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Quality Lines

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In this issue of QSHC, readers will find new proposed draft guidelines for reporting healthcare improvement research. Medical quality improvement will not reach its full potential unless accurate and transparent reports of improvement work are published, frequently and widely. These authors propose a draft set of publication guidelines designed to help with writing, reviewing, editing, interpreting, and using such reports. The editors of QSHC publish this draft with an invitation to authors, reviewers, and editors to contribute their comments regarding the utility of these guidelines.
 See p 314, 315, 317, and 319


Eight healthcare services in the UK set up action research projects with an explicit objective of reducing inequalities in access. Projects included community based palliative care, general practice asthma care, hospital based cardiology clinics, and termination of pregnancy services. A number of evidence-based changes to service provision were proposed and implemented with variable success. Key elements for successful interventions included: effective local leadership, identification of an intervention which is both evidence-based and locally practicable, and identification of additional resources to support increased activity. A web based “toolkit” has been developed to support the identification and implementation of appropriate changes.
 See p 336


Consistent terminology is essential to describe, quantify, and compare medication safety related events. This study explored three aspects of medication safety nomenclature: the terms, the definitions, and their functional meanings in real life applications. Terms and definitions from medication safety websites were studied. Thirty three of the 160 websites searched yielded 25 different terms and 119 definitions, with “adverse event”, “error”, “near-miss”, “adverse reaction”, and “incident” being the most frequently defined groups of terms. Each of these five groups was found to have two or more functional meanings. This report highlights the need for consensus on standardised medication safety terminology.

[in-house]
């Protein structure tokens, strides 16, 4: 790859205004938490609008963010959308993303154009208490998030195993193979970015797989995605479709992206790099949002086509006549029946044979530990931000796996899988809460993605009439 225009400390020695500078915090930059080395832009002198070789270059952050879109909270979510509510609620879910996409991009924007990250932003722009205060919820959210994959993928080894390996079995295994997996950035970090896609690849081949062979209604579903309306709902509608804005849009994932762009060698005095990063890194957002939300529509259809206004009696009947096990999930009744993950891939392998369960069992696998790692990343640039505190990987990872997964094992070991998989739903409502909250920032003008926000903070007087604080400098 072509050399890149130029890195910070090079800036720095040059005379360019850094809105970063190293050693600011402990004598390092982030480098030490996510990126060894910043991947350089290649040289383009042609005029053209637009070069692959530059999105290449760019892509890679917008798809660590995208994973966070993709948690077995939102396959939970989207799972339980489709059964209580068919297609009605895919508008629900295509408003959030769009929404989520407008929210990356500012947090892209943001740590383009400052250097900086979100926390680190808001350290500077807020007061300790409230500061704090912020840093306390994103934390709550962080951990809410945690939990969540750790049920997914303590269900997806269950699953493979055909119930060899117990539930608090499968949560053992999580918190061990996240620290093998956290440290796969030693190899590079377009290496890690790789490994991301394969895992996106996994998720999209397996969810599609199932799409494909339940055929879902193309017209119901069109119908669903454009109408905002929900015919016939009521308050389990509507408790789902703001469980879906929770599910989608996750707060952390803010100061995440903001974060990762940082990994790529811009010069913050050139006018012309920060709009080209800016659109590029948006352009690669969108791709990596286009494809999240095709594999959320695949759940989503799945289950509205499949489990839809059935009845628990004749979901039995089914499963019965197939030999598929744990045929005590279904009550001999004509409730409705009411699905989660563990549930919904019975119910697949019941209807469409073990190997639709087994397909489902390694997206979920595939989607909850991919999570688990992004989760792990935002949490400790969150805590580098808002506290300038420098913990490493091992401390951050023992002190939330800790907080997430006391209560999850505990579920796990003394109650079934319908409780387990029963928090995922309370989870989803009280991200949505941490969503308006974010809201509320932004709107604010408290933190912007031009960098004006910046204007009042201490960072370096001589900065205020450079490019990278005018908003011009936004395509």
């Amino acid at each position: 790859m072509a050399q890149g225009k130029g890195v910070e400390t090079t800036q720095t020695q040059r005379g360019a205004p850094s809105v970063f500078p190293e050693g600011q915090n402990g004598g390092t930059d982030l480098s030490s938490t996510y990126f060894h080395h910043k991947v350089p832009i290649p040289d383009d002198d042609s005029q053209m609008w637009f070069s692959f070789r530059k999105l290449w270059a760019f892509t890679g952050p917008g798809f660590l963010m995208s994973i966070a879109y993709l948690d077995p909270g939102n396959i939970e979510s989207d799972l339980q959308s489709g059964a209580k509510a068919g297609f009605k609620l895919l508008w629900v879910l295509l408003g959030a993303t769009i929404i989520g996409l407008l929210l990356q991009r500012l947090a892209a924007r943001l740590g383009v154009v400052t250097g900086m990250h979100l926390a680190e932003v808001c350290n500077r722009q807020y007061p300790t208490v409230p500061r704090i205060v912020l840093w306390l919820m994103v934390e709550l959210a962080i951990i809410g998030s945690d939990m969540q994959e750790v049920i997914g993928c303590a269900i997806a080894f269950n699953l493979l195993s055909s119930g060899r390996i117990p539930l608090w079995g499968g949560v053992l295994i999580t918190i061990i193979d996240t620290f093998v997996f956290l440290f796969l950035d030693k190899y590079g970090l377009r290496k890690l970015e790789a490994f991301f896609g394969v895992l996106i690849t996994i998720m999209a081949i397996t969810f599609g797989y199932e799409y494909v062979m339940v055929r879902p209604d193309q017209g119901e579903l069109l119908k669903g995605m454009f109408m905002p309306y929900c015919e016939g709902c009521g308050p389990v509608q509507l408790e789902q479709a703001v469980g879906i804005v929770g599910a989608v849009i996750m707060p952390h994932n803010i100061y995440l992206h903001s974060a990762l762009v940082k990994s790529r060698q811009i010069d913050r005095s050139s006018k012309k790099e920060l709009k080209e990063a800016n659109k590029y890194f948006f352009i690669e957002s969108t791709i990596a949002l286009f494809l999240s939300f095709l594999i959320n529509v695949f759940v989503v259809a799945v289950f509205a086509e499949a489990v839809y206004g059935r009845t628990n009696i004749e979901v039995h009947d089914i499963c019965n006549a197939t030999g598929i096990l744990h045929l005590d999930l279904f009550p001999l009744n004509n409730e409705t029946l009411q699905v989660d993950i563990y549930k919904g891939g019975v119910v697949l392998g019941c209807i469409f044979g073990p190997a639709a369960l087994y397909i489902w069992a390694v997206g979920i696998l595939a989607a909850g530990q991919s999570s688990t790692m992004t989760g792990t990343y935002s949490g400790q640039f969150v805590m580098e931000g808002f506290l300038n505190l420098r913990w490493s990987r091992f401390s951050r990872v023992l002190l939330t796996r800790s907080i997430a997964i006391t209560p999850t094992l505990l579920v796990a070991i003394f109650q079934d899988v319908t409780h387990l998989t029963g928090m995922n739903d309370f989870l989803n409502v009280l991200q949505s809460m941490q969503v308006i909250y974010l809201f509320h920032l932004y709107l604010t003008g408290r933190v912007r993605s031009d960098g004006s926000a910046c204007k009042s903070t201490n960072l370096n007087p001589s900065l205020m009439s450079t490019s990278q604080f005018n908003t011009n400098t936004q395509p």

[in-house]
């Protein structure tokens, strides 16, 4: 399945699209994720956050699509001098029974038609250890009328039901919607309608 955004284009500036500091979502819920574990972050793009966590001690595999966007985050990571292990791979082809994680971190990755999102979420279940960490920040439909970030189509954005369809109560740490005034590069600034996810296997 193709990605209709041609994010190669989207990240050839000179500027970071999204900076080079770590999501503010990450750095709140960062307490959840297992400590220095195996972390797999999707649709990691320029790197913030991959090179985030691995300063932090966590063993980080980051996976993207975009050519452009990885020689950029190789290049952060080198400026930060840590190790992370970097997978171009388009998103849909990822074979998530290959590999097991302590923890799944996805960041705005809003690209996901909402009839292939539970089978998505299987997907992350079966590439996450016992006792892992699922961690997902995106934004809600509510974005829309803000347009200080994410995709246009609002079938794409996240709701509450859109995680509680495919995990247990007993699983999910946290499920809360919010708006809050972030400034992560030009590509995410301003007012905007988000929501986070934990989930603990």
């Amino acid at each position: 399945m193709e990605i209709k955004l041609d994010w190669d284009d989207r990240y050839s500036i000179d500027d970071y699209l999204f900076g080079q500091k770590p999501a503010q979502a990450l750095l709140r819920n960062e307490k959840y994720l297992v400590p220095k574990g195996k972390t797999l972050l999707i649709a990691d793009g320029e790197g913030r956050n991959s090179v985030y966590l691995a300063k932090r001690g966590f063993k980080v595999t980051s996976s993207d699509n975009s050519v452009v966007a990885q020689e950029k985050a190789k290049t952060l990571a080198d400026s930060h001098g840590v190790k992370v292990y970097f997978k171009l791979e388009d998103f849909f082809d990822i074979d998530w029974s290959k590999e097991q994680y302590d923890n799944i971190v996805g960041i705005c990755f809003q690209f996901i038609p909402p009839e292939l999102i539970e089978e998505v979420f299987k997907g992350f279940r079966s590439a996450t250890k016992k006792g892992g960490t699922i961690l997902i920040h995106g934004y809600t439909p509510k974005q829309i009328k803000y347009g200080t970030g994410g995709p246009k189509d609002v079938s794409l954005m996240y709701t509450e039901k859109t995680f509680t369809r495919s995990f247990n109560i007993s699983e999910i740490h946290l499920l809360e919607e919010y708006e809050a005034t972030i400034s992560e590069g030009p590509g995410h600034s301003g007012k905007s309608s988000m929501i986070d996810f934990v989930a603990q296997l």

See p 358


Operative delay in hip fracture surgery is used as a process measure of health system performance assessment, but there is conflicting evidence on whether operative delay has an independent effect on outcomes. This analysis of 16 881 operated hip fracture patients from 47 hospitals revealed that the effect varies among providers and thus biases a straightforward interpretation of the results based on data incorporating several providers. This study suggests the true effects of operative delay on mortality are quite small, but there is a clear association between the proportion of late surgery patients and non-optimal treatment. Hence, operative delay appears to work as an effective quality indicator.
 See p 371


Most studies rely on retrospective medical record review to identify adverse outcomes. However, this is time consuming and the underlying reasons for choices and actions, each associated with a certain risk, may remain unknown. In The Netherlands, nationwide routine reporting of surgical adverse outcomes started in 1998. As reporting has been part of daily care, all necessary information is available at the time of actual registration and encoding of adverse outcomes.
 See p 378


Improving patient safety calls for patient safety education to take a prominent place in postgraduate training programmes. A study that involved graduate medical trainees found that attending a patient safety educational programme, implemented via an introductory lecture and six monthly conferences, promoted positive medical event reporting attitude and behaviour. Major barriers to medical event reporting were lack of time, extra paper work, and concern about career and personal reputation.
 See p 383

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